Spanning 539 km (around 335 miles), Ghana’s coastline is immense and varied, lending different vibes for different times. In the city, the bars on the beach such as Tawala and Osikan teeter on rocks while Sandbox, less about sunbathing and water sports, lends itself to nighttime-club vibes and fun. Look outside the city, and pick from the beautiful lagoon at Keta, the unspoiled beauty of Cape Three Points, and the wonderful surf of Busua. Kokrobite, on the edges of Accra, is a surfer’s hub and known for its relaxed, weekend-party atmosphere. Meanwhile, Labadi combines a raucous-beach party each Thursday with a more laid-back vibe throughout the week complete with horse riding and the latest hits pumping background.
The mountainous Eastern Region is a breath of fresh air after the low-lying nature of most of the country. The stronghold of the Ewe people stretches beyond the border of Ghana and into Togo, and it has some of the loveliest vistas from the top of the mountain ranges available to climb with a guide. It is not an easy trek doing the full route, but those able to finish are rewarded with secluded high-vantage waterfalls, the most breathtaking views into Ghana and Togo, and passing through ancient forests that teem with fresh fruit. At the bottom, check out the glorious lower Wli Falls, a majestic site that swirls with bats in the middle of a temperate forest.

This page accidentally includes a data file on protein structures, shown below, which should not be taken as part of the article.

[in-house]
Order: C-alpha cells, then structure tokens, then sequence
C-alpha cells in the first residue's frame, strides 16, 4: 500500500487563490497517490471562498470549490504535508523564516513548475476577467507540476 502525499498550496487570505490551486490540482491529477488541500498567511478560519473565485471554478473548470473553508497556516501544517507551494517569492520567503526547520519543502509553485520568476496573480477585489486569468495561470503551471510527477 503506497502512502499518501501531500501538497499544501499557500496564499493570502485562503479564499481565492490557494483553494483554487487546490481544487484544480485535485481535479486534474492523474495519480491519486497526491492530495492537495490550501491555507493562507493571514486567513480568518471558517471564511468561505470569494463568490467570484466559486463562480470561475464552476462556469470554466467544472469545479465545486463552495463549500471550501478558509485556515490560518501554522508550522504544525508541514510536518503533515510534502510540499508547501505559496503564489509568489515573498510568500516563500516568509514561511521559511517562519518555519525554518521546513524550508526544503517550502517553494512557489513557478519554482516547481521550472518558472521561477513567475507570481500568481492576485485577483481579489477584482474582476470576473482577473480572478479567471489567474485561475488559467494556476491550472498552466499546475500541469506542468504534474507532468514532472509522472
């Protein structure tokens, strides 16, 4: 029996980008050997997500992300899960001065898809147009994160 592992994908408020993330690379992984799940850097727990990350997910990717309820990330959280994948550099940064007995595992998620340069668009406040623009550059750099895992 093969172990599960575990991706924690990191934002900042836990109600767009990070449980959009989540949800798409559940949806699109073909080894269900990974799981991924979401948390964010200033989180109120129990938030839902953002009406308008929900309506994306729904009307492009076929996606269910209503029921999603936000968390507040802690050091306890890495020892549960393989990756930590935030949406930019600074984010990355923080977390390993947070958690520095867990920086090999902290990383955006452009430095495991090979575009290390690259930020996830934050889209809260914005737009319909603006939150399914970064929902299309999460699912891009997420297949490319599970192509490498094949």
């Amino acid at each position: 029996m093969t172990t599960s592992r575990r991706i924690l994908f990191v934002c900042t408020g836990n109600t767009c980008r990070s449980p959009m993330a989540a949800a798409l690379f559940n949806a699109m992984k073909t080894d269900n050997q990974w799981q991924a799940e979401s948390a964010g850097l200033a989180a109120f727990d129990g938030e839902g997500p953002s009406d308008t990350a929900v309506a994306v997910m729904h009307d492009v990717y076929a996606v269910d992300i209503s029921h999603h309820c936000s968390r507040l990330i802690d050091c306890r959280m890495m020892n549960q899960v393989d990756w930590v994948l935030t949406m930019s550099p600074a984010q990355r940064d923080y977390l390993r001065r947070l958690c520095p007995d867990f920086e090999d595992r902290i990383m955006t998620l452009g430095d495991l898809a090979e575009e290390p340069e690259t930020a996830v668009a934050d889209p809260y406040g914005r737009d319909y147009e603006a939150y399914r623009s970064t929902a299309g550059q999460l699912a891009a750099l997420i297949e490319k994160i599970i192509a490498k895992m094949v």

The largest man-made lake in the world, the Volta’s river stretches south from the Akosombo Dam to the northernmost reaches of the country and into Burkina Faso. Along the way, it threads its tributaries throughout most of the country providing gorgeous landscapes and islands along the way. In Kumasi, Lake Bosumtwe is a natural 8-km (about 5-mile) wide lake formed of an impact crater thought to be from an asteroid during the Pleistocene Period, and it provides an idyllic atmosphere. On the Accra plains, there are the Densu, Pra, and Ankroba Rivers among many others.
Located on Ghana’s southern tip and arguably one the of the country’s most stunning beaches, Cape Three Points is a refuge for all those seeking peace and serenity. Located in the village, the nature-filled eco-resort of Escape3Points offers locally-sourced food and a desert-island atmosphere. The village also houses a historical lighthouse and a magnificent surf break that draws surfers from all over the country to brave the long paddle out for the best waves in Ghana.
From the kente weavers of Bonwire in Kumasi to the Gonja cloth of the north and the beautiful-Ankara fabrics made into a wide range of styles, fabric plays and large and colourful part in Ghanaian life. Fabric turns the regular-street scape into a multicoloured panoply as the tradition of roadside seamstresses and tailors encourages everyone to become owners of the unique clothing. The straw weavers of Bolgatanga delight with their striped, funky sun hats and traditional baskets that can be found purveyed around the city under the shade of large trees. Woodworkers craft Djembe drums of various sizes in the traditional-arts center as well as other delightful percussion instruments made out of Calabash gourds. Meanwhile, coffin makers at Nungua inspire awe with their one-of-a-kind caskets that once took the fancy of former American President Jimmy Carter, who reportedly purchased two for himself.